“The aim of art is to represent not the outward appearance of things, but their inward significance”
Any form of artistic expression is an act of communication that drives humanity to the next step in our evolutionary path.
Creativity and intercultural connections are elements that create guidelines to our continuous journey of enlightenment. Those charged with being witnesses of modernity use material objects to capture an optimistic view of the current landscape of our planet.
“Today more than ever, because of new media, the artist has plenty of tools on hand. They can connect with any colleague located even in the farthest corner of the globe. They can be up to date with the latest trends in art. The way we receive and process our reality is in constant mutation and constant renewal. This then results in a wealth of resources to develop their work both on an ideological or conceptual level. Then there’s, of course, the market system which has made all materials easy to acquire.”
“I don’t have a set style in mind when I’m working. It’s not like I say, ‘This time I’ll try cubism or impressionism.' Genres are systems used by historians, critics, and curators. They’re a way to classify, arrange, or establish identities. Despite several people labelling my work as expressionist, I feel that doesn’t describe me fully.”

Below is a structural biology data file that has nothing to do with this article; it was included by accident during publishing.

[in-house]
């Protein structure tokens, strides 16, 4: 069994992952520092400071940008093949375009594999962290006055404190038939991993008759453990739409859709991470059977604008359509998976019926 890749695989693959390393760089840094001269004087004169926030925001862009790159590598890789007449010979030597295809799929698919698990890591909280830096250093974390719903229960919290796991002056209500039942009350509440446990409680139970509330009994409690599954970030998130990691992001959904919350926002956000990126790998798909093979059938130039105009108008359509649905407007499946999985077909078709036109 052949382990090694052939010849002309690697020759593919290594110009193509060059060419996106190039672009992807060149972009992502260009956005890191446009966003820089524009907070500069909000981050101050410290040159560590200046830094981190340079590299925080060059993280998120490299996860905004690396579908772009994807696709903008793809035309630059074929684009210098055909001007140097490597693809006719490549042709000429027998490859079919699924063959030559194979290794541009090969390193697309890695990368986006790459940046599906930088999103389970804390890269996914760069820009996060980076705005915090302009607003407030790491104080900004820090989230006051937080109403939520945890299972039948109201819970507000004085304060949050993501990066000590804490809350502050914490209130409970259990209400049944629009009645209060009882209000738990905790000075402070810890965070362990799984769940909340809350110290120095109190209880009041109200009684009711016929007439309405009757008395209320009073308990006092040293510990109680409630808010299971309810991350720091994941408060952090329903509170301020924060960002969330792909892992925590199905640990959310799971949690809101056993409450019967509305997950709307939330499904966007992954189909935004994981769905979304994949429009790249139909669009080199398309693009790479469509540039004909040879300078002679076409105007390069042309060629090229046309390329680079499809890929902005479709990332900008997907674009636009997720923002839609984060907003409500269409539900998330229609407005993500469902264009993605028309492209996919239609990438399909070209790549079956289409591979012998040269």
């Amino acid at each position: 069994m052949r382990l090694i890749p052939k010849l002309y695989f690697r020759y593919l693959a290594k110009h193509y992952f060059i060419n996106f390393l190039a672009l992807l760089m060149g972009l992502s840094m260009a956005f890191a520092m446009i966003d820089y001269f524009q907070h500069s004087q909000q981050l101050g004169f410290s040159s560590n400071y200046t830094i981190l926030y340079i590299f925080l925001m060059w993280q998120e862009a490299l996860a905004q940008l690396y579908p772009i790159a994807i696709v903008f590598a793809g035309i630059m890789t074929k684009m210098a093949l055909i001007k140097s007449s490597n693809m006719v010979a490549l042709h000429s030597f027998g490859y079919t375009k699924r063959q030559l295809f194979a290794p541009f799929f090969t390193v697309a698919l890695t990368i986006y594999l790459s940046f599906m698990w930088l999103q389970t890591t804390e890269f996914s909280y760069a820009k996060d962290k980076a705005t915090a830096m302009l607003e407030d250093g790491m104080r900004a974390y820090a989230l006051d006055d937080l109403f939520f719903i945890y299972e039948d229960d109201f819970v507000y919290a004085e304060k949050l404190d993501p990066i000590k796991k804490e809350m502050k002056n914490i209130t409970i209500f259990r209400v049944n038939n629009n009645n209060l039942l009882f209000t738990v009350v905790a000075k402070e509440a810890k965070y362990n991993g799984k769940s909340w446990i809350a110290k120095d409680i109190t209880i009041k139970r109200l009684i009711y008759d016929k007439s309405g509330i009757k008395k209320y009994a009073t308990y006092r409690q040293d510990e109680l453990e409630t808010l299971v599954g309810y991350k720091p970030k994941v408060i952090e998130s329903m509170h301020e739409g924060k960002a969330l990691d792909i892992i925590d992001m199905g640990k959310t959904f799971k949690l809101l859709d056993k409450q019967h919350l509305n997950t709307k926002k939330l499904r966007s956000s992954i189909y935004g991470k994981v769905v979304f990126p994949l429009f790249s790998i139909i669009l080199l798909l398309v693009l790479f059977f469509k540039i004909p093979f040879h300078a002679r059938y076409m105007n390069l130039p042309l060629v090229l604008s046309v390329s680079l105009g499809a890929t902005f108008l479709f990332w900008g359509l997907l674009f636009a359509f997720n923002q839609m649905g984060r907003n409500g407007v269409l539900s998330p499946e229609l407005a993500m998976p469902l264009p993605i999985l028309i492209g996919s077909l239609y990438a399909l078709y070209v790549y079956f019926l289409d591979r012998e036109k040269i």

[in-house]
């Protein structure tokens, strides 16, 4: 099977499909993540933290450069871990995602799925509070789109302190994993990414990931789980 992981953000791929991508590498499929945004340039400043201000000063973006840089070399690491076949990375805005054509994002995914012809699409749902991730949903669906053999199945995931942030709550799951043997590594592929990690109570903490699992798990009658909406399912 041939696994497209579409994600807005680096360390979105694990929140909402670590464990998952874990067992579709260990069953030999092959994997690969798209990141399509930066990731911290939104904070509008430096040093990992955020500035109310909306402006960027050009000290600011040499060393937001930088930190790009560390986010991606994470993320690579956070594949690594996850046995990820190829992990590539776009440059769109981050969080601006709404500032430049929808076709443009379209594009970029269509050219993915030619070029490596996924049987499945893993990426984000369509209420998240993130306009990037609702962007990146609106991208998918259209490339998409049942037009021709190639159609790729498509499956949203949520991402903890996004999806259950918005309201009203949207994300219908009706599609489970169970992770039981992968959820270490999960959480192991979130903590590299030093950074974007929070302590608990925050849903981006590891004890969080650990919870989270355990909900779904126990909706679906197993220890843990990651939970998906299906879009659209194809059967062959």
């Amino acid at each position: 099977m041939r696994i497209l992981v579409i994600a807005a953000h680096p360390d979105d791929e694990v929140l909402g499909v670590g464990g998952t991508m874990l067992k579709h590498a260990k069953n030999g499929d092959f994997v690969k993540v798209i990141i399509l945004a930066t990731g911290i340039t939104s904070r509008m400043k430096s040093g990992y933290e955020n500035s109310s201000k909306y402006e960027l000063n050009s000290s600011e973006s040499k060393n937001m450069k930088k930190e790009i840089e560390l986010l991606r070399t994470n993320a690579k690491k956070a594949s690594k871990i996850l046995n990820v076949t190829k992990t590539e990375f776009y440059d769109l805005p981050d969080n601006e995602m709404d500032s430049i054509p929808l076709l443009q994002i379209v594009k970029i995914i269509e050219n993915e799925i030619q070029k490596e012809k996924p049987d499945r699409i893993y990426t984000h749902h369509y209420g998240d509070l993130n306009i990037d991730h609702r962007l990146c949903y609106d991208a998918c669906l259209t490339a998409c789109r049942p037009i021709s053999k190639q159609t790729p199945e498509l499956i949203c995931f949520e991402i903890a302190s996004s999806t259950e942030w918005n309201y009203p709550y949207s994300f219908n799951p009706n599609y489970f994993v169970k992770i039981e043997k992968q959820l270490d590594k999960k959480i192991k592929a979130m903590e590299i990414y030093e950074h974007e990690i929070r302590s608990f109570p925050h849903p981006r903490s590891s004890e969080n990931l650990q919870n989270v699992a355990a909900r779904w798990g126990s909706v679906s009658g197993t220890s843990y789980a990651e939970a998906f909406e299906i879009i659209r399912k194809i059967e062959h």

The artist admits we’re in a transitional state in our perception of reality. He believes art criticism, “is being left behind. There are no real critics. Paradigms must be renovated or substituted in order to survive. The art market continues using outdated concepts, pretensions, and cliques. They might be strengthened by the current economic and political system but even that is nothing new.”
One of the collections titled Ink Creatures on Paper was inspired by the inkblot. The random stain on white paper leads to a chaotic catharsis of ink strokes. The splotches suggest shapes and ideas. Then order is established with a quill. A line is drawn to create balance and a sense of space. It creates order amidst chaos.
Navarro considers artistic education means a constant learning of new techniques instead of the current dogmatic system. He does not see anything negative about using new mediums for the creation, promotion, consumption, and formation of art. Instead, he generates infinite possibilities, both for creators and consumers, as well as ways to perceive and appropriate reality.
The artist likes to experiment in a conceptual manner by using techniques, media, and materials without prejudice, as a way of analyzing processes and structures of either a natural or cultural nature. His projects are, at times, analogies ruled by symbolisms, as well as questionings on the role of art in our current hierarchy.
Like Navarro there are plenty of other artists who use their art as a way of coping with the strangeness of the everyday. Is the link between creativity and insanity just a myth?
Translated by María Suárez